A: Being a woman in the latter half of the 20th century and now into the 21st century is one of the biggest challenges women have faced.  As someone who went through the feminist movement, I am aware of how impossible it is to “do it all” or “have it all.”  My generation was the first to try to work full-time through marriage, childbirth and child rearing, elder care issues, and so on.  We were exhausted for years, but slogged on in spite of it all.  That said, I’m grateful to feminism because it has enabled me to own my own home, buy my own car, have rights that the young women of today take for granted.  In fact, as a teacher of information literacy, I’m amazed at the bad rap women in their late teens and early twenties give feminism.  They are shocked when I talk about how they’d have to have a man sign for a car or a business or a home, if we hadn’t fought for those rights.  Their lack of awareness was another drive to write this book.

 

Q:  Who are some of your writing influences?

 

A: There probably isn’t enough “air space” to name them all.  While I read work written in English, mostly, I also read work in translation, particularly after a Nobel Prize winner is named.  I read poetry, short fiction, essays, novels, articles—whatever comes to hand.  I’ve been known to read the cereal box on occasion!

 

As for influences, my strongest ones are probably poetic:  Mary Oliver, Jane Kenyon, Stephen Dunn, Thomas Tranströmer, Seamus Heaney, Louis MacNeice, Emily Dickinson…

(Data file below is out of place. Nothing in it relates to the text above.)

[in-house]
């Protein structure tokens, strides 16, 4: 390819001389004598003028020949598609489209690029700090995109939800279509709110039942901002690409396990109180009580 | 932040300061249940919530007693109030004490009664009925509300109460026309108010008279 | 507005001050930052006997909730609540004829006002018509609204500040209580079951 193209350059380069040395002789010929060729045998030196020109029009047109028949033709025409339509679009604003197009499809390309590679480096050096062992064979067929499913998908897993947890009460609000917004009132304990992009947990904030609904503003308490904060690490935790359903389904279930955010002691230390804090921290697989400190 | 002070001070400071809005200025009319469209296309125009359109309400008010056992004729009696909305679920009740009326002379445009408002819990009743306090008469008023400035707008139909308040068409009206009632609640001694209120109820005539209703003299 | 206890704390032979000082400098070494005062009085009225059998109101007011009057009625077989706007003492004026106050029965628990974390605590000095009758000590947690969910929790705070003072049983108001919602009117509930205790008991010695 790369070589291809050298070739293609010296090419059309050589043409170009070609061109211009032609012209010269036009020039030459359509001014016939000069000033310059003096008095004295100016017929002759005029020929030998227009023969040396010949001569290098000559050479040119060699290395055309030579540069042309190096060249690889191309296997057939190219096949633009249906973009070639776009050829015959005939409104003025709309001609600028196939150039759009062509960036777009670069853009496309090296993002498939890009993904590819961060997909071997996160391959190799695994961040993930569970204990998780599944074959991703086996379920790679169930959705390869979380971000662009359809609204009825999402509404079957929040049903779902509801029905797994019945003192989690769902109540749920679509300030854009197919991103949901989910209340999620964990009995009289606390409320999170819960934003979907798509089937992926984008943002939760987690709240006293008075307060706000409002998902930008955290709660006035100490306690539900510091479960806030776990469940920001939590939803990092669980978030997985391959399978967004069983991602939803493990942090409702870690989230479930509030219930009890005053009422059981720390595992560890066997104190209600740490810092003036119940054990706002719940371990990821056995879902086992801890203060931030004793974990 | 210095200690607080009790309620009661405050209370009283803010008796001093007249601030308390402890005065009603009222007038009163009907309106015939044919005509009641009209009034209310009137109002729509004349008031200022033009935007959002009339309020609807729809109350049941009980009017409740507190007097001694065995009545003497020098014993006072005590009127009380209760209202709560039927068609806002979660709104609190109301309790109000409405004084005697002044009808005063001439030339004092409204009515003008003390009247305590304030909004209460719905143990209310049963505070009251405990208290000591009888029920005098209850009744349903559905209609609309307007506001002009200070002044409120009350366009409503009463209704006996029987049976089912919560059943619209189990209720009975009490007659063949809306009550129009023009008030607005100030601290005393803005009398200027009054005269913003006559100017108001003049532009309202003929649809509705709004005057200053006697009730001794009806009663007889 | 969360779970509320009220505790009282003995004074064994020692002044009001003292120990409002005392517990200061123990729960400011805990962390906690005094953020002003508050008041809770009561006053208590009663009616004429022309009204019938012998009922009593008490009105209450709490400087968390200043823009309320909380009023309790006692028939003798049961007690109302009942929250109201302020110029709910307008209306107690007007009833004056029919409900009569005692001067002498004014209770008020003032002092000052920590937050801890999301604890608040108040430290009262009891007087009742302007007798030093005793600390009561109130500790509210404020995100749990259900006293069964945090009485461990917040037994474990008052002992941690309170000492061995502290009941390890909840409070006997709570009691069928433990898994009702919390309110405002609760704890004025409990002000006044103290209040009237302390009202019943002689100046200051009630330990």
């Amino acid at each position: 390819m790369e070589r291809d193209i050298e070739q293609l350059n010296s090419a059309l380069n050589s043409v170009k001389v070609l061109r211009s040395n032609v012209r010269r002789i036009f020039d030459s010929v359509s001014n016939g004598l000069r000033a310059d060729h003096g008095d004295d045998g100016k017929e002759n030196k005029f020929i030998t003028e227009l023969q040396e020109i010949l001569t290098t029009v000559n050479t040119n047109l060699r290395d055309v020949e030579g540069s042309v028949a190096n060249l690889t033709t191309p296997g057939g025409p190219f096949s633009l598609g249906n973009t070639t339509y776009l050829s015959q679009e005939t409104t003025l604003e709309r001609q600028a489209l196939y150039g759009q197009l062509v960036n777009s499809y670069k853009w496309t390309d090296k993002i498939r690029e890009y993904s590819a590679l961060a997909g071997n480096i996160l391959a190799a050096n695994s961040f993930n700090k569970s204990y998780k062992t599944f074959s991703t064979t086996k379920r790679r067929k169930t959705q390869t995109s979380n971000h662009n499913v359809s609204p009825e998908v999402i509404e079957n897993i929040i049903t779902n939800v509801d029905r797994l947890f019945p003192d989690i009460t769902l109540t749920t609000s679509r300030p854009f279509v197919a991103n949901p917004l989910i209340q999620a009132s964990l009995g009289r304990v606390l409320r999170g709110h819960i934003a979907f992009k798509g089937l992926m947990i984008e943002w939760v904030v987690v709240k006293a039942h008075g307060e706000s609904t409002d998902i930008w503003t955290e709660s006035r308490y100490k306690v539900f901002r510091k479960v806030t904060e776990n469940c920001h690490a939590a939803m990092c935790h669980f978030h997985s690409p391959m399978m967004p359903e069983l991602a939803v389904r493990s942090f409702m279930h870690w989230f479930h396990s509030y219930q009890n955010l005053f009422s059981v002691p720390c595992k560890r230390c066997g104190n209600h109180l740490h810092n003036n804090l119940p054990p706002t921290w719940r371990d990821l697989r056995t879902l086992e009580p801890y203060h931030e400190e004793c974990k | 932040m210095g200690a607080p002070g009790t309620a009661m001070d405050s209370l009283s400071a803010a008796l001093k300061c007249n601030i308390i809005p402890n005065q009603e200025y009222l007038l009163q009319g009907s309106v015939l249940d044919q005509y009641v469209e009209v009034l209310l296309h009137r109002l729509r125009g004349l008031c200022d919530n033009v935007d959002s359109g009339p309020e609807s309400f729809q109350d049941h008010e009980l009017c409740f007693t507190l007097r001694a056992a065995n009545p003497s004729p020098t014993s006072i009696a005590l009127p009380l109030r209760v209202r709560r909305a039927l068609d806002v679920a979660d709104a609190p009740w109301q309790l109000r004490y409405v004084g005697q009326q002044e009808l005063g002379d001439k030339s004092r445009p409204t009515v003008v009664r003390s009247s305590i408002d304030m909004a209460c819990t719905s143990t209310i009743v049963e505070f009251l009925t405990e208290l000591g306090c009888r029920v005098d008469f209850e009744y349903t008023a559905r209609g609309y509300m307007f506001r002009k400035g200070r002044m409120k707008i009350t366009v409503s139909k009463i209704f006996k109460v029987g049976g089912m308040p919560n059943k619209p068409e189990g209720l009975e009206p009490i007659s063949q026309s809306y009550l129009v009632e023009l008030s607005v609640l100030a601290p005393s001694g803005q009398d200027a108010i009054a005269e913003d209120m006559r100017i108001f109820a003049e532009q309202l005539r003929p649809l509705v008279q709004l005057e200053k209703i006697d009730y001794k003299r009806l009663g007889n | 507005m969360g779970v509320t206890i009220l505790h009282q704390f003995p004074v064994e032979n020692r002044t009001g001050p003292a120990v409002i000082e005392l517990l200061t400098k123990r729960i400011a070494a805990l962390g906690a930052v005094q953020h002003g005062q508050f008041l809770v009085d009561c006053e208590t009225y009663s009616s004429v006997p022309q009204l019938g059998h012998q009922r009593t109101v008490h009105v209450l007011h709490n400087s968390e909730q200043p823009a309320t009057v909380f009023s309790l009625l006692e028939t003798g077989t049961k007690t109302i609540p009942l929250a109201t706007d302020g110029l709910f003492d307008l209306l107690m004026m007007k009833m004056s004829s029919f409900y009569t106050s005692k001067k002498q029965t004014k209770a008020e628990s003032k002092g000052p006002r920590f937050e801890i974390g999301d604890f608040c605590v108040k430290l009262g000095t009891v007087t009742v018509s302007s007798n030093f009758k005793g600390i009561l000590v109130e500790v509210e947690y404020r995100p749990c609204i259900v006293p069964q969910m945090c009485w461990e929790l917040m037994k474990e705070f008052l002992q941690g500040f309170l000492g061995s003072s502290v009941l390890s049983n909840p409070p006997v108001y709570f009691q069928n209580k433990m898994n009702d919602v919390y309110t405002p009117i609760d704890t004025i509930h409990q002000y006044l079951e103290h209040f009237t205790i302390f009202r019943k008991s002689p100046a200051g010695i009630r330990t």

I am also influenced by prose writing.  I love the work of Isaac Babel, particularly his descriptions.  I read Dickens and Thackeray and Scott and Trollope.  I adore the work of P. G. Wodehouse.  Every year, I wait for the Nobel Prize announcement and pick up books I might not read otherwise—Doris Lessing, Orhan Pamuk, Kenzaburo Oe, John M. Coetzee.  Of course, poets have also won—Tranströmer, Heaney, Wislawa Szymborska, whom I forgot to name above.  I think of everything I read as an influence although my work isn’t like most of them, but I aspire to greatness.

 

Q:  What is the secret to good flash fiction?

 

A: Flash fiction implies a story—a single idea, focus, and pithiness—all given in the heightened language of poetry.  In Meditation on Woman some of my work is prose poetry and some is flash fiction and there is a thin line between the two that’s hard to detect.

 

Q:  What have you done to promote your writing?

 

A: Marketing and promotion are aspects of writing I never thought I’d need when I began, but I’ve learned that writers must be “out there” and offer content on an ongoing basis.  I have a web site, http://alinesoules.com, which is linked to Facebook, Twitter, and Linked In.  Every day, there are new, similar services popping up, but I’ve stuck to those three for now.  I try to blog regularly, ideally once a week, often more like twice a month.  As I haven’t given up my day job, time is a challenge.  I also do readings locally, if opportunities arise or I can make them.  Interviews, such as this, are a gift.  Some books are easier to promote than others.  Meditation on Woman is an unusual work because it doesn’t “fit” in a category.  Evening Sun: A Widow’s Journey has already been easier to promote because the chapbook has been chosen by bereavement counselors to share with clients as well as by poets.  This has been most heartening because it confirms that I am achieving my goal of making the journal universal and expanding the conversation about the emotional aspects of widowhood.

 

Q:. What kind of day job do you have and how does it influence your writing?